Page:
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Pershing Square Could Get A Major Overhaul
Pershing Square, downtown's own concrete-heavy, fortress-like park, could get a major overhaul.
Councilman Jose Huizar told the newspaper that the new task force created earlier this year could tinker with the park's plan or totally overhaul it: "Everything is on the table. If that task force comes back and says we want to scratch the thing and start anew, so be it, or we just want to change a few parts. Everything is on the table."
The task force was created this fall in response to complaints from merchants in the area, who complained about drug use, graffiti and human waste at the park. (And maaaaybe it could have
somethingeverything to do with the breathtaking pace of gentrification in downtown.)
The square has seen its fair share of makeovers since Los Angeles' earliest days. It started as a tent camp in the 1850s and became a traditional Spanish plaza in the 1860s. The city grew up around it. It was renovated in 1911 by John Parkinson, who added a fountain. The park changed names over the years—at different points it was Sixth Street, Los Angeles or Central Park—but in 1918 it was named after military hero John Pershing. In 1952, the park took a typical midcentury Angeleno turn: the park was eviscerated to make way for an underground parking lot, and the square fell into disrepair. An L.A. Times article from 1988 notes an effort by police to push drug dealers, drunks and drifters out of the park to make the park safe for brown-bagging employees from nearby offices—today's gripes seem to echo the concerns from decades ago.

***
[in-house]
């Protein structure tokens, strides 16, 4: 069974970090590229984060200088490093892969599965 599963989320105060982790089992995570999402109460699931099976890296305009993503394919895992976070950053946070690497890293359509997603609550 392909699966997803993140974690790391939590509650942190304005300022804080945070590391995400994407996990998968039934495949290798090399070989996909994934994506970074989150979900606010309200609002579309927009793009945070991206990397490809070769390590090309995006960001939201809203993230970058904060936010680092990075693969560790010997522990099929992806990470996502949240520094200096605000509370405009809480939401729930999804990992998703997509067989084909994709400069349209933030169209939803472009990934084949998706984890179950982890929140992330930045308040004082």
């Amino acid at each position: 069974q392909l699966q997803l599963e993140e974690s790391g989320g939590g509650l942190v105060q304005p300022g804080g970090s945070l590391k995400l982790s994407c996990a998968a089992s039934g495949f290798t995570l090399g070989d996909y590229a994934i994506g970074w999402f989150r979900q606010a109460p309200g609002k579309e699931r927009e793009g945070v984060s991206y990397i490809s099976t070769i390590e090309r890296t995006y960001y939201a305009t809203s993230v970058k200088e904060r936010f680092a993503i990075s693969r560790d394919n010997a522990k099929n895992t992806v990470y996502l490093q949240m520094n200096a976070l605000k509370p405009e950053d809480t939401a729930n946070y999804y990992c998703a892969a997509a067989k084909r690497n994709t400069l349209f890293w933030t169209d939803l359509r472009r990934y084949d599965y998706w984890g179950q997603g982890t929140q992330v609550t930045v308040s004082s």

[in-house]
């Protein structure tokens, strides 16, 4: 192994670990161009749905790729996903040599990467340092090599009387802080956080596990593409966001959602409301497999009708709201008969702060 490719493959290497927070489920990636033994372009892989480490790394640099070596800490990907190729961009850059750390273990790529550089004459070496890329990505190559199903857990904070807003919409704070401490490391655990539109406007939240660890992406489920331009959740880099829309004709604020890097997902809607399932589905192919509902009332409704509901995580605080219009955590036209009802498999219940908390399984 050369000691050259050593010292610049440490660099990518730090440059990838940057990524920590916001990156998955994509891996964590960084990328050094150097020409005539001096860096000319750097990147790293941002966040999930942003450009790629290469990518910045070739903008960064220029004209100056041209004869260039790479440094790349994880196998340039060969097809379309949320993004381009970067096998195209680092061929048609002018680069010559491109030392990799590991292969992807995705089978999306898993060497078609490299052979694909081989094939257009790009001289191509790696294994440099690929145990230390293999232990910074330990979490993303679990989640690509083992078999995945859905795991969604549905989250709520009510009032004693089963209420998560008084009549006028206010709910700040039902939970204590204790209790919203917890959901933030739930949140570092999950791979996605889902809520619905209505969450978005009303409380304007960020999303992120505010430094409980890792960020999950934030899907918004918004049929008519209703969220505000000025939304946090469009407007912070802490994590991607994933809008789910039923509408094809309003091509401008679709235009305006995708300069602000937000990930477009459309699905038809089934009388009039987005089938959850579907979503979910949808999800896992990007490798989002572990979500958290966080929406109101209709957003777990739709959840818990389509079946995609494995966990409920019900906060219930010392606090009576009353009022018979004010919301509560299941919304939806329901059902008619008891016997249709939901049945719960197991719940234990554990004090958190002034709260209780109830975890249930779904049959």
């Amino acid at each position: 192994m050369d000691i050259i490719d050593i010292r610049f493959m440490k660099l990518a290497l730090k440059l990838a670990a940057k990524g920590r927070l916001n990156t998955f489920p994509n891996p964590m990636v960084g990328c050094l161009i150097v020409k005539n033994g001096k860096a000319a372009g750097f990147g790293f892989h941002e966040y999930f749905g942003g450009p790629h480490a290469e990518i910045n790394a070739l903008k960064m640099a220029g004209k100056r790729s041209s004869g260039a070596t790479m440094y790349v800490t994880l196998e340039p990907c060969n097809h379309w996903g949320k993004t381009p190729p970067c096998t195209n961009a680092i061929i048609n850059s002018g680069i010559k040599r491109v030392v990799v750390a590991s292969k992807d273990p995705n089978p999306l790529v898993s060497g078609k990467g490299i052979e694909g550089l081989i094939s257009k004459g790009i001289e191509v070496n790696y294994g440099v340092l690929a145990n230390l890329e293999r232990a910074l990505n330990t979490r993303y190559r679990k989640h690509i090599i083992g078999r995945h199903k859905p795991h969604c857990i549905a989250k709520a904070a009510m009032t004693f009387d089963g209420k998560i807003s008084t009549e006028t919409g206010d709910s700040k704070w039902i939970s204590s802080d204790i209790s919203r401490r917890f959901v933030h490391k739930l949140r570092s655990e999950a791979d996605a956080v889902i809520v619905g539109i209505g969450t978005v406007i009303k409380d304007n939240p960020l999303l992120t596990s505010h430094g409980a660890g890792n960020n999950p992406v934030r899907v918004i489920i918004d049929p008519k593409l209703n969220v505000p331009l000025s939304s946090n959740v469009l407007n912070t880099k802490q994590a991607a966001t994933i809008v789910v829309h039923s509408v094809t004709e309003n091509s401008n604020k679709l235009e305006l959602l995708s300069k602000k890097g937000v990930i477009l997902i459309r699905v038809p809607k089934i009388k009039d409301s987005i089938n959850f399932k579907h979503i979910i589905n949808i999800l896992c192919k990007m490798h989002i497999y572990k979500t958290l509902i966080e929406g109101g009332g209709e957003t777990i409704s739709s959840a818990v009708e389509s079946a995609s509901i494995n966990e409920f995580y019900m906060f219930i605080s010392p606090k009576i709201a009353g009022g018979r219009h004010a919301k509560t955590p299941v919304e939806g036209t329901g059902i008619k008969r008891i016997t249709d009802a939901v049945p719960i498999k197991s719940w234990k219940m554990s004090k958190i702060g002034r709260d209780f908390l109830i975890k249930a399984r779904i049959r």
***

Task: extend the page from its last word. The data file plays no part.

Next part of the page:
Ricardo Legorreta redesigned the park in 1993. It might be one of the nicer parking garage roofs in town, but it's not really a beloved park. It has its moments as an ice rink, outdoor movie theater, pillow fight venue and protest site. But it feels detached from the city—it's walled off and raised above grade.
Los Angeles Times architecture critic Christopher Hawthorne moderated an ALOUD panel on Pershing Square in 2009 that discussed ways to improve the space. He had this to say:
"In many ways, Pershing Square is emblematic of the kinds of planning obstacles we face in Downtown Los Angeles and the city. It is a piece of the public sphere that in many ways used to work quite well as a gathering spot and shared space. If we didn't ruin it, we at least severely compromised it over the years by making a series of decisions that gave leeway to cars and a parking garage at the expense of pedestrians and the free flow of people from the streets and sidewalks into the park and vice versa..."
So far there are no plans about how this $700,000 will be used to "re-envision" the square, Huizar said.